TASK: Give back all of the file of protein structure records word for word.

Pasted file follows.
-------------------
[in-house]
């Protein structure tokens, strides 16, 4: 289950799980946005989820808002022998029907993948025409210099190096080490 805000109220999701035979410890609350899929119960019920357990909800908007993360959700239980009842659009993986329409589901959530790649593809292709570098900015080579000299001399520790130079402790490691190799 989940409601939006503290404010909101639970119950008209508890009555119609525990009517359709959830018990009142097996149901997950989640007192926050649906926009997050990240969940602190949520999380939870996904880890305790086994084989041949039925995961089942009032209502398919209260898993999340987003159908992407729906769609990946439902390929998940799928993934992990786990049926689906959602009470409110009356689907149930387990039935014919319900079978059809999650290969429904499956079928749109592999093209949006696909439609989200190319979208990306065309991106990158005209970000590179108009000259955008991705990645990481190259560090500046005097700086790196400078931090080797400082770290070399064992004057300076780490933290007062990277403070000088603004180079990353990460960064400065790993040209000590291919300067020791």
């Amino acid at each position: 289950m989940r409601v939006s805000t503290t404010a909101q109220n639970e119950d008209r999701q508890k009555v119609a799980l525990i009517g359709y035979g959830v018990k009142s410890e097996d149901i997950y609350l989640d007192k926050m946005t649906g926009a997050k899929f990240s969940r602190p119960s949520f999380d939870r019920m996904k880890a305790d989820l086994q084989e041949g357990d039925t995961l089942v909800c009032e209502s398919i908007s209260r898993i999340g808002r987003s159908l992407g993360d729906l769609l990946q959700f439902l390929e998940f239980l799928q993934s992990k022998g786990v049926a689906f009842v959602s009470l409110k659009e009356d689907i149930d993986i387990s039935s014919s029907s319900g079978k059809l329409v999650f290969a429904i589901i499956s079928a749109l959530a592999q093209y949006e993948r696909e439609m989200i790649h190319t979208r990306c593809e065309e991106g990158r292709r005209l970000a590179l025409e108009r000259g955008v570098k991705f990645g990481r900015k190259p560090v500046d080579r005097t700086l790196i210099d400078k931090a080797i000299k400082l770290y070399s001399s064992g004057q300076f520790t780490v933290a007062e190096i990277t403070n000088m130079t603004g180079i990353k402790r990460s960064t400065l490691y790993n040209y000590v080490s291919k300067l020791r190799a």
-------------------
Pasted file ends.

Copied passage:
[in-house]
């Protein structure tokens, strides 16, 4: 289950799980946005989820808002022998029907993948025409210099190096080490 805000109220999701035979410890609350899929119960019920357990909800908007993360959700239980009842659009993986329409589901959530790649593809292709570098900015080579000299001399520790130079402790490691190799 989940409601939006503290404010909101639970119950008209508890009555119609525990009517359709959830018990009142097996149901997950989640007192926050649906926009997050990240969940602190949520999380939870996904880890305790086994084989041949039925995961089942009032209502398919209260898993999340987003159908992407729906769609990946439902390929998940799928993934992990786990049926689906959602009470409110009356689907149930387990039935014919319900079978059809999650290969429904499956079928749109592999093209949006696909439609989200190319979208990306065309991106990158005209970000590179108009000259955008991705990645990481190259560090500046005097700086790196400078931090080797400082770290070399064992004057300076780490933290007062990277403070000088603004180079990353990460960064400065790993040209000590291919300067020791």
């Amino acid at each position: 289950m989940r409601v939006s805000t503290t404010a909101q109220n639970e119950d008209r999701q508890k009555v119609a799980l525990i009517g359709y035979g959830v018990k009142s410890e097996d149901i997950y609350l989640d007192k926050m946005t649906g926009a997050k899929f990240s969940r602190p119960s949520f999380d939870r019920m996904k880890a305790d989820l086994q084989e041949g357990d039925t995961l089942v909800c009032e209502s398919i908007s209260r898993i999340g808002r987003s159908l992407g993360d729906l769609l990946q959700f439902l390929e998940f239980l799928q993934s992990k022998g786990v049926a689906f009842v959602s009470l409110k659009e009356d689907i149930d993986i387990s039935s014919s029907s319900g079978k059809l329409v999650f290969a429904i589901i499956s079928a749109l959530a592999q093209y949006e993948r696909e439609m989200i790649h190319t979208r990306c593809e065309e991106g990158r292709r005209l970000a590179l025409e108009r000259g955008v570098k991705f990645g990481r900015k190259p560090v500046d080579r005097t700086l790196i210099d400078k931090a080797i000299k400082l770290y070399s001399s064992g004057q300076f520790t780490v933290a007062e190096i990277t403070n000088m130079t603004g180079i990353k402790r990460s960064t400065l490691y790993n040209y000590v080490s291919k300067l020791r190799a």